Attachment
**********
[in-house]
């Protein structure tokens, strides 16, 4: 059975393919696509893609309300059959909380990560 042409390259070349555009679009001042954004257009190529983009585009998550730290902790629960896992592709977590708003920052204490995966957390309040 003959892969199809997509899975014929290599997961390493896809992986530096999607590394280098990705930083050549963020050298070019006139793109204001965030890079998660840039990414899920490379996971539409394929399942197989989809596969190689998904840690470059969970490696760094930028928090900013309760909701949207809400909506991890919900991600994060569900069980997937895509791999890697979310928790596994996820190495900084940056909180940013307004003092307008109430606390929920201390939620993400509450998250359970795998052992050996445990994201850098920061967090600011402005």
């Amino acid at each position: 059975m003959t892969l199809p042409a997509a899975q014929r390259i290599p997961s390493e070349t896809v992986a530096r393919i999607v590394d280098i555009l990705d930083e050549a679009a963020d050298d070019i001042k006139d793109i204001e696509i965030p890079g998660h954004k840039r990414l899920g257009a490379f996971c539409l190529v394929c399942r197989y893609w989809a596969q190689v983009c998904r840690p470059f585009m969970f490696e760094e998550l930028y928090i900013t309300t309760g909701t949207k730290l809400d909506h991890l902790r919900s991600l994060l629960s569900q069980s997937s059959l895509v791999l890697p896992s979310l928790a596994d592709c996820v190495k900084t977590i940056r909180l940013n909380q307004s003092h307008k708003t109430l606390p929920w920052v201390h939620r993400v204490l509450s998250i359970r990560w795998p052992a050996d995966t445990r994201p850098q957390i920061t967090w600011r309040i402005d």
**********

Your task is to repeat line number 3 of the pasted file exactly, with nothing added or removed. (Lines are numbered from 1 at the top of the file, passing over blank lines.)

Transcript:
């Amino acid at each position: 059975m003959t892969l199809p042409a997509a899975q014929r390259i290599p997961s390493e070349t896809v992986a530096r393919i999607v590394d280098i555009l990705d930083e050549a679009a963020d050298d070019i001042k006139d793109i204001e696509i965030p890079g998660h954004k840039r990414l899920g257009a490379f996971c539409l190529v394929c399942r197989y893609w989809a596969q190689v983009c998904r840690p470059f585009m969970f490696e760094e998550l930028y928090i900013t309300t309760g909701t949207k730290l809400d909506h991890l902790r919900s991600l994060l629960s569900q069980s997937s059959l895509v791999l890697p896992s979310l928790a596994d592709c996820v190495k900084t977590i940056r909180l940013n909380q307004s003092h307008k708003t109430l606390p929920w920052v201390h939620r993400v204490l509450s998250i359970r990560w795998p052992a050996d995966t445990r994201p850098q957390i920061t967090w600011r309040i402005d």